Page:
It is now on Croatia to settle the remaining matters in a level-headed, rational and responsible matter in order to develop itself as a tolerant and Europe-oriented society where minorities feel safe and well, he added.

For the Croatians it cannot be anything more positive than when minorities feel well in the contemporary Croatia that has solved all essential issues and now it is supposed to make progress economy-wise and socially, Plenković said in his comment on speculations whether the Independent Democratic Serb Party (SDSS) would stay or go out of the ruling coalition.

Plenković said that it was on the SDSS leadership to present its position.

"We will talk. I must find some time in my busy schedule for talks with (SDSS leader Milorad) Pupovac," Plenković said. The Croatian premier again refuted Pupovac's claims about an intolerant social climate in Croatia and Pupovac's attempts to compare the contemporary Croatia to the 1941-1945 NDH regime.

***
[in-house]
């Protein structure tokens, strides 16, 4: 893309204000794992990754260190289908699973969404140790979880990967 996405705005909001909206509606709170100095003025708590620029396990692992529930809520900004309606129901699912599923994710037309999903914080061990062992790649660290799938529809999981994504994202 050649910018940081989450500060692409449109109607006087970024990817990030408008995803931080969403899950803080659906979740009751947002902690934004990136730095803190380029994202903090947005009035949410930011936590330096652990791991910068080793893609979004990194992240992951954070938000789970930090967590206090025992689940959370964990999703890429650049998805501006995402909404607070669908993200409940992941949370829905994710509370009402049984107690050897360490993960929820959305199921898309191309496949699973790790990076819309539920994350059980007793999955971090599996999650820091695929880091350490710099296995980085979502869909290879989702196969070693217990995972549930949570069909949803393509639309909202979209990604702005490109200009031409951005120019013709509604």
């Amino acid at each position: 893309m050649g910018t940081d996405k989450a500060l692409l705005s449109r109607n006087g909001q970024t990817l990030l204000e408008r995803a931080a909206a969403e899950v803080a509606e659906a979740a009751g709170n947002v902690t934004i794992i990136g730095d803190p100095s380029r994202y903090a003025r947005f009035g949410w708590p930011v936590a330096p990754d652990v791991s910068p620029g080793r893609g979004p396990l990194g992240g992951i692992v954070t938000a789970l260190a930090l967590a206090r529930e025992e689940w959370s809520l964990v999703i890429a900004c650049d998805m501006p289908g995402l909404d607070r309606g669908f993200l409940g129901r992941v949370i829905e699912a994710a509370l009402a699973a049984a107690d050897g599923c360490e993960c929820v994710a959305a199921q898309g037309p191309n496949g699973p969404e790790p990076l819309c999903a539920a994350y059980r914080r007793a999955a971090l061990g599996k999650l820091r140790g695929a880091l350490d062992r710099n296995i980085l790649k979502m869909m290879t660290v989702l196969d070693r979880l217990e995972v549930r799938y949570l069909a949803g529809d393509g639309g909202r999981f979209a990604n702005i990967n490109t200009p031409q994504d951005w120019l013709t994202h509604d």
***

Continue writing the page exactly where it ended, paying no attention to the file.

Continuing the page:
More news about national minorities in Croatia can be found in the Politics section.

Sunday, 25 August 2019

Suspect Who Hurt 70-Year Ethnic Serb in Rijeka to Be Detained in 30-day Custody

ZAGREB, August 25, 2019 - A 42-year-old man, who was arrested in Saturday on charges of threats and infliction of bodily harm to a 70-year-old man in Rijeka based on the victim's ethnic background, will be detained in investigative custody for 30 days, the Rijeka police stated on Sunday.

The suspect, who is a public employee in the civil protection administration, has been also suspended from his job.

The 42-year-old man was arrested at the Rupe border crossing on Saturday morning on suspicion that he committed a criminal offence of threat in an incident in a car park in Rijeka's suburb of Viškovo on 20 August when the suspect and the 70-year-old man had an argument about the parking place. In the incident, the suspect uttered insults against the 70-year-man based on the latter's ethnic background and slightly injured the old man who informed the media that he had been beaten due to his ethnic Serb background.

More news about Serbs in Croatia can be found in the Politics section.